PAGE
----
11. in stitches

    in stitches Well-Known Member

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    NS1 - Jacket looks good to me.

    Clags - That still from the vid is super awesome.

    Unbel - I used to have pointy chukkas. Sold em.
     
    Last edited: Feb 21, 2015
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  12. EliodA

    EliodA Well-Known Member

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    You don't have tiny feet :)
     
  13. jrd617

    jrd617 Well-Known Member

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    because they looked like elf shoes? :nodding:
     
  14. in stitches

    in stitches Well-Known Member

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    That's very true.


    Because I needed money.
     
    1 person likes this.
  15. Coxsackie

    Coxsackie Well-Known Member

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    Quick one. Who bespeaks a suit: the client, or his tailor?
     
  16. EliodA

    EliodA Well-Known Member

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  17. in stitches

    in stitches Well-Known Member

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    I believe the client. He be speaks (tells over) his request to the tailor. So I read somewhere once anyways.
     
  18. Academic2

    Academic2 Well-Known Member

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  19. macjedi

    macjedi Well-Known Member

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    Thanks Coxsackie! I was thinking the same, but was hoping I could get some ideas of what would be better. I was thinking maybe an unrelated color, like a rust or burnt orange … or maybe a light/dark mix of blues?

     
  20. 12345Michael54321

    12345Michael54321 Well-Known Member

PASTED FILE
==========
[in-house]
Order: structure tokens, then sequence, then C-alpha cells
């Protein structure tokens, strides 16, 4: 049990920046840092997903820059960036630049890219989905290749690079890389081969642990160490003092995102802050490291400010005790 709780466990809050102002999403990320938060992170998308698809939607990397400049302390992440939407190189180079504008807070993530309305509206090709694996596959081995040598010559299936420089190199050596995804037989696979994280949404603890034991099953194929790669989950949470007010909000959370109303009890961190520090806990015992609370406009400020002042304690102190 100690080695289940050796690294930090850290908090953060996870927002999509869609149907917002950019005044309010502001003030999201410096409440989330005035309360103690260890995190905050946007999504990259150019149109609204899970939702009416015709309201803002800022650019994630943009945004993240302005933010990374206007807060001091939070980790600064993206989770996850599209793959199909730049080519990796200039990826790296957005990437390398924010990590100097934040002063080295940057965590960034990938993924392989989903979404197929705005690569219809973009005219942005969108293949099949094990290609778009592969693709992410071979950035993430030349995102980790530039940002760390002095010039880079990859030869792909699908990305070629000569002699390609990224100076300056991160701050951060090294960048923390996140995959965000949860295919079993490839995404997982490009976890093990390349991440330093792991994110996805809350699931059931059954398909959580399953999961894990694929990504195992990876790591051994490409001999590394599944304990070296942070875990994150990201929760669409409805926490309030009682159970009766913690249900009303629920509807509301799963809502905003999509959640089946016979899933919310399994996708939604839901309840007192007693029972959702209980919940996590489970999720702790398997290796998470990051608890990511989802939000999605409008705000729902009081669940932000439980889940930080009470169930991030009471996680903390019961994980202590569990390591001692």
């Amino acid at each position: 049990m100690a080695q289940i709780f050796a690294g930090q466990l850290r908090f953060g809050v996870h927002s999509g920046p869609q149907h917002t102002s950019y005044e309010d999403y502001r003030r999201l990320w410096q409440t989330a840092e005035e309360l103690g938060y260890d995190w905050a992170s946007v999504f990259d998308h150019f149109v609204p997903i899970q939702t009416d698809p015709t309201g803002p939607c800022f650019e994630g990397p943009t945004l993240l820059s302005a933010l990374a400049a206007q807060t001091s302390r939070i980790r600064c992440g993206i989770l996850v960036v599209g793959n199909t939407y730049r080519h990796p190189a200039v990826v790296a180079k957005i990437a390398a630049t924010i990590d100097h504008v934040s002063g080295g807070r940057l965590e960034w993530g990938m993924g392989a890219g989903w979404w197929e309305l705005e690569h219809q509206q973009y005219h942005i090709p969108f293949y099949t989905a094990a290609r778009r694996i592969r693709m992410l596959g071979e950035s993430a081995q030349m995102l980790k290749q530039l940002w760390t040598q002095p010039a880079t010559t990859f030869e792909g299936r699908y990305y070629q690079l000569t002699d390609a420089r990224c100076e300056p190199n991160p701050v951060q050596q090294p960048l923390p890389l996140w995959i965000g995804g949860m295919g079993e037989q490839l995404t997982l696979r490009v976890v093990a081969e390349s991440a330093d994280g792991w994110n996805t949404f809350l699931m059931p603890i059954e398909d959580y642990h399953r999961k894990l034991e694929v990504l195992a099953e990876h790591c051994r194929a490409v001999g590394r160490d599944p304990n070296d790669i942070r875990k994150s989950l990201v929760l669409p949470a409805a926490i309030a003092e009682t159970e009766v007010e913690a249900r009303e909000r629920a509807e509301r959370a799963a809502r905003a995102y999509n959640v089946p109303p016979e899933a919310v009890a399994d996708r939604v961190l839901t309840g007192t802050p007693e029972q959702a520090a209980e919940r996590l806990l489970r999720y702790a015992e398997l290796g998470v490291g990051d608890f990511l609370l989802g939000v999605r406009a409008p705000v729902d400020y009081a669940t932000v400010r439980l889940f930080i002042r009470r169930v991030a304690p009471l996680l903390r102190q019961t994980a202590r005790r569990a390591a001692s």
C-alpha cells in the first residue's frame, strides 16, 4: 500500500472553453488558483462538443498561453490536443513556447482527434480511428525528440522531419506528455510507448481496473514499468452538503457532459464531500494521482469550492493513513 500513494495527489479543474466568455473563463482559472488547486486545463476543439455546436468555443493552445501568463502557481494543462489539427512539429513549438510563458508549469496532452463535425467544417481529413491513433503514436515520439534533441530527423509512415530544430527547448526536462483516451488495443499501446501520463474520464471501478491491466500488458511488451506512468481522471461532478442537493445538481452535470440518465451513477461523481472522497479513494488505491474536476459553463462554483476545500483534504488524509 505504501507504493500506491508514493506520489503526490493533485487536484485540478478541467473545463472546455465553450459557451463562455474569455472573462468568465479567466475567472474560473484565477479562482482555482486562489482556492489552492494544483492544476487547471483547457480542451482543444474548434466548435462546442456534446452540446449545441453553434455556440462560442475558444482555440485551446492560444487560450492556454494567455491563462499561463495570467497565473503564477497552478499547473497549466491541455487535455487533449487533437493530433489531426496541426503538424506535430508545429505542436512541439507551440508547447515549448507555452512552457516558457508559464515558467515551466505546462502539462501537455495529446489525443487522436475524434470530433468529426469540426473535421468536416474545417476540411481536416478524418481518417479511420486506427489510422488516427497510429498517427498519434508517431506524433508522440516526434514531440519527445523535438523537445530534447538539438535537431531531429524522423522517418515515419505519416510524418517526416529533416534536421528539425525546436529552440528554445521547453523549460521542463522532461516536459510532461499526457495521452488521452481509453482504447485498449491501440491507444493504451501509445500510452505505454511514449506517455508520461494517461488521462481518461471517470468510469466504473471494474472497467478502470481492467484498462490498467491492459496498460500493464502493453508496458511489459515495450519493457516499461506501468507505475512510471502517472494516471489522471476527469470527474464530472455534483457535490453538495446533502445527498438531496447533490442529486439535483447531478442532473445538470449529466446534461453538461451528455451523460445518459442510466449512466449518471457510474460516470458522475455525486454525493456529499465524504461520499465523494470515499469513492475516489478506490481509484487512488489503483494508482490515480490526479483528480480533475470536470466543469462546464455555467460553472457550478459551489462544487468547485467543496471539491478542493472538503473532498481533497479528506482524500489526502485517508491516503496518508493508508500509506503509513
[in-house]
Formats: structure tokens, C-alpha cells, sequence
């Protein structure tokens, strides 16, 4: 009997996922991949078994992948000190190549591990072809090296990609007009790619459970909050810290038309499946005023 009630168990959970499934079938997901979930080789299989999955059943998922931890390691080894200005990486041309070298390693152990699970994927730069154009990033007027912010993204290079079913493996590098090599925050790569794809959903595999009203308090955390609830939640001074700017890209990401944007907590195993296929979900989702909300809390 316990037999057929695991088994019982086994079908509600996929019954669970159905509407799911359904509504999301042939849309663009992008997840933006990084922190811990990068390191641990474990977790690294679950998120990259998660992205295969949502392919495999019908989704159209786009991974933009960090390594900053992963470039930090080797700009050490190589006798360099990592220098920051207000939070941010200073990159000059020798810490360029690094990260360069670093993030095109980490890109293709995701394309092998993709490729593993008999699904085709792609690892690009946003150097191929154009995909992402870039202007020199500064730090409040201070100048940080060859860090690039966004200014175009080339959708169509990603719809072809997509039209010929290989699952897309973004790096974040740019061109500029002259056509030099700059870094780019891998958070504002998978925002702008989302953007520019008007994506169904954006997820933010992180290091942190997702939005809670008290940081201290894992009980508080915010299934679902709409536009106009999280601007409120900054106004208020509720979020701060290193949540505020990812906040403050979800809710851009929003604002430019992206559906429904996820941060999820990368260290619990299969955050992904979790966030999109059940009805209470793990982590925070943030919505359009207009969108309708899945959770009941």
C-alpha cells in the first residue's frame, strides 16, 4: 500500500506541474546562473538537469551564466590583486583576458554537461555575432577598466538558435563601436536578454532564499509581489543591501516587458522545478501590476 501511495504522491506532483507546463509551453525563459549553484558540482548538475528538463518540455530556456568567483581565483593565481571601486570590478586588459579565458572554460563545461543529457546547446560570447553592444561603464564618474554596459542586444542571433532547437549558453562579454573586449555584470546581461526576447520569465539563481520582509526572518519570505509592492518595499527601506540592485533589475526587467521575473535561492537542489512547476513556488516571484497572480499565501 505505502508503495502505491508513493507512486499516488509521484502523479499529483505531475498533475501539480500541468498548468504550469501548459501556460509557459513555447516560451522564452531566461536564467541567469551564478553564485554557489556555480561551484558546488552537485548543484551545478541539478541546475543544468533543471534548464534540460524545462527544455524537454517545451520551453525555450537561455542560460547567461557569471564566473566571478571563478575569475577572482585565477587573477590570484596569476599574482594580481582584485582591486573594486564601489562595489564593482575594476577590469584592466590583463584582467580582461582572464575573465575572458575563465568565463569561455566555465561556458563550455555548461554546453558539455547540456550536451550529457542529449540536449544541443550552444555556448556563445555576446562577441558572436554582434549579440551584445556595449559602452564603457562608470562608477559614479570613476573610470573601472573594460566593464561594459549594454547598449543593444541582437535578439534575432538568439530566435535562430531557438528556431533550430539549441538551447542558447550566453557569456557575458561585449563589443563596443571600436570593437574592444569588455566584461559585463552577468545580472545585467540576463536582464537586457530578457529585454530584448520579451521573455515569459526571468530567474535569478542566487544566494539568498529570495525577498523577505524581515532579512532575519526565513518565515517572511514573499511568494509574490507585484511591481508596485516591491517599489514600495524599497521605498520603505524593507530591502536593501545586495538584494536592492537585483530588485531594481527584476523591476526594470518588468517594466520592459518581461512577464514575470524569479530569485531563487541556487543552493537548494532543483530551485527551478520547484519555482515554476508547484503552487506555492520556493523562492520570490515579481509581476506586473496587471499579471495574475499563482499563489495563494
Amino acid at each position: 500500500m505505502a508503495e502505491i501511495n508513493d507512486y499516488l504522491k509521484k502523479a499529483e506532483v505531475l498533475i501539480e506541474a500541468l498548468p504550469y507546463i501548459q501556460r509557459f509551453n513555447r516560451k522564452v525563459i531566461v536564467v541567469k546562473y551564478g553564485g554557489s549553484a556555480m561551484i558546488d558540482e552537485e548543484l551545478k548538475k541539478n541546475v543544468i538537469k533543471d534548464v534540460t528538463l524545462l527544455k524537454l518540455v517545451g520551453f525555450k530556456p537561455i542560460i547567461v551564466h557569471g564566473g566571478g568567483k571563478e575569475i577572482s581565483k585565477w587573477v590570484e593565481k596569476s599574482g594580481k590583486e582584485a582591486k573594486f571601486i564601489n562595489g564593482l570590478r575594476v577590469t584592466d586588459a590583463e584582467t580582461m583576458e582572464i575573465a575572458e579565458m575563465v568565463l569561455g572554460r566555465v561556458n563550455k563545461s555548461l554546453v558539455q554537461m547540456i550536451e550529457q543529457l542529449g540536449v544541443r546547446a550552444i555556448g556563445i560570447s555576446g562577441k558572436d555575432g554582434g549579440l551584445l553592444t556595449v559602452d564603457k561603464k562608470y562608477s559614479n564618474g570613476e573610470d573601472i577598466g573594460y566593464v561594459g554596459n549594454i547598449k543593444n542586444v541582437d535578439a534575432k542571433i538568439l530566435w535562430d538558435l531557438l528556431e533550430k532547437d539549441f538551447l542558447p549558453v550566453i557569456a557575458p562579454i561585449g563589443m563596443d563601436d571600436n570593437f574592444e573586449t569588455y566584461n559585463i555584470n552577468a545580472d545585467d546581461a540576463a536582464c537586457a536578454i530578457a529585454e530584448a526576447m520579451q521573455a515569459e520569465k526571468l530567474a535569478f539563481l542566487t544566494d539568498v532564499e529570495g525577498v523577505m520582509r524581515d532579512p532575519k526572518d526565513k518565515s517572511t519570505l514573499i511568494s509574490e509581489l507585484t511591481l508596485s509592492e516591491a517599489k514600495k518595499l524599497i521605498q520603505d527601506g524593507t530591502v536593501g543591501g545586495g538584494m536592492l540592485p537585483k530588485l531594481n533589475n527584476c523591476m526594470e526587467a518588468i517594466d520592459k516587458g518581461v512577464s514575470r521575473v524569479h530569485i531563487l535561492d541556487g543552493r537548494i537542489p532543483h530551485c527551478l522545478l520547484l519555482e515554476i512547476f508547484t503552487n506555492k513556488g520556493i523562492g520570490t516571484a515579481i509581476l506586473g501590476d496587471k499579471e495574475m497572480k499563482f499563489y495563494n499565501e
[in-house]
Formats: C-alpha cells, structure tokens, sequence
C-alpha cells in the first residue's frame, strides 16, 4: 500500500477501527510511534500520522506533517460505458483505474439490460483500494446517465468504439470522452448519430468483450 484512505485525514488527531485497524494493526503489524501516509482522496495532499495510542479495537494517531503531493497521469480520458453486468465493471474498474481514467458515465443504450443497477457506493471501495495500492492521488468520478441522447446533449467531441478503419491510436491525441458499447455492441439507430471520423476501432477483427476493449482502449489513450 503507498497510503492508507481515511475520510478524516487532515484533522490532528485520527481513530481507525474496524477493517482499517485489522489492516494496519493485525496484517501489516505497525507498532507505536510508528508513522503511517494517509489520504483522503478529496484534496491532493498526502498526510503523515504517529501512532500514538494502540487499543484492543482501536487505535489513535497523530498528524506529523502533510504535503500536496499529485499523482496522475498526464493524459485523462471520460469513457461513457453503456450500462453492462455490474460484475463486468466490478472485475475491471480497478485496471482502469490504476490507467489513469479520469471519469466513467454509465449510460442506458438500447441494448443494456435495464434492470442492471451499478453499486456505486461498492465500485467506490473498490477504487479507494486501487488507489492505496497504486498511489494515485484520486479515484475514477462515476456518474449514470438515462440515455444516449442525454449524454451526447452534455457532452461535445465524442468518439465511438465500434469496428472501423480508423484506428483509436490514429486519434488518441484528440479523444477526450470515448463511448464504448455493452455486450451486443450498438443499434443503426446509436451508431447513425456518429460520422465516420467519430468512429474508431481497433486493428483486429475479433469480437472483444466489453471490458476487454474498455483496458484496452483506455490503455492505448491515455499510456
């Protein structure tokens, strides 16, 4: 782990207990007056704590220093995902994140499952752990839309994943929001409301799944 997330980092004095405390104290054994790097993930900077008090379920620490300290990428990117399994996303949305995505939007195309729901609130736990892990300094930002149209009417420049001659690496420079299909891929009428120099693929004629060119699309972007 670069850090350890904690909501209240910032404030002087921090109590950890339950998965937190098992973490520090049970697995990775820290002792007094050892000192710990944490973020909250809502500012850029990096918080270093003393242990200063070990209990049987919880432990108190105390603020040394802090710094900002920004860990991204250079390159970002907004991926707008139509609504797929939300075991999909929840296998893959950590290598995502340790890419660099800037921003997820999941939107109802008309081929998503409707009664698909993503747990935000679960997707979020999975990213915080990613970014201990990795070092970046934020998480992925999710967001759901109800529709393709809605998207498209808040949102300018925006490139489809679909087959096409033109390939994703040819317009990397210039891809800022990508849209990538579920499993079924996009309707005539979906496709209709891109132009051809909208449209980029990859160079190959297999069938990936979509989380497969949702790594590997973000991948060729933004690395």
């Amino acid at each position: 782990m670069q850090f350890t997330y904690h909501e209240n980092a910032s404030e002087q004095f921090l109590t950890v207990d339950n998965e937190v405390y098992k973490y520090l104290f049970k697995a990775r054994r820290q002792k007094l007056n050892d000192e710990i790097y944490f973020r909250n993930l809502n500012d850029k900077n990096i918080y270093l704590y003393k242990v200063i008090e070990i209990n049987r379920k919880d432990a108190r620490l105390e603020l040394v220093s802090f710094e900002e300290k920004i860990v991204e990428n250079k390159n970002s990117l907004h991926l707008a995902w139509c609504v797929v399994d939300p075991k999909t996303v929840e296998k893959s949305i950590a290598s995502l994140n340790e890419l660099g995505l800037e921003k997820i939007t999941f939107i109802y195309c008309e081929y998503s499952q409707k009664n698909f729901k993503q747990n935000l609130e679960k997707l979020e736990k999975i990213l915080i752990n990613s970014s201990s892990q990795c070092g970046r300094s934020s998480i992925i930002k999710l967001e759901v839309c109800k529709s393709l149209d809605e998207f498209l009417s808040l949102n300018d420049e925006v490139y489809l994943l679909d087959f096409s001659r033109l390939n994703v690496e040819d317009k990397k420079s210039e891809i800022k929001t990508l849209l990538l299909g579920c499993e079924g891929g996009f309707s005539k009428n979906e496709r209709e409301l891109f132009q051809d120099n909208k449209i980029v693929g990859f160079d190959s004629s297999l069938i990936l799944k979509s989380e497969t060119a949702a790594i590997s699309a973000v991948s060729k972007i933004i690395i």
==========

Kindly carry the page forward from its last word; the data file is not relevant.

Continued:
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    It sounds plausible to me. Historically, wasn't much clothing "bespoke," in that there were no department stores with racks and racks of items in semi-standardized sizes? I understand that items were often run up by a female family member, or tailor, or servant (for the wealthy) on a one off basis. So obtaining an individualized fit (not necessarily a good fit, of course, since not everyone's skills or attention to detail in this area were particularly impressive) was the norm. But choosing the particular piece of cloth to be used would have represented a step beyond this norm.

    I couldn't say exactly when OTR become common. I do know that Brooks Brothers claims to have introduced the ready to wear suit to American customers.

    And, of course, the transition from to buying OTR clothing couldn't have taken place in an instant. Also, I would imagine different strata of society may have embraced this transition at different rates. And I'm guessing geography might also have been a factor - 19th century New York, Baltimore, Philadelphia, San Francisco, etc., were almost a completely different world from West Texas, Alabama, Oregon, etc. (The gulf was greater, in most ways, than it is today.)

    But anyway, in an era where OTR suits were largely unknown, suits would be, by default, bespoke. So there was little need to distinguish a suit of this normal type, by specifically referring to it as "bespoke."

    Well, that's my chain of reasoning. But I'm no expert on the history of clothing, so if anyone cares to correct some grievous misunderstanding on my part, feel free.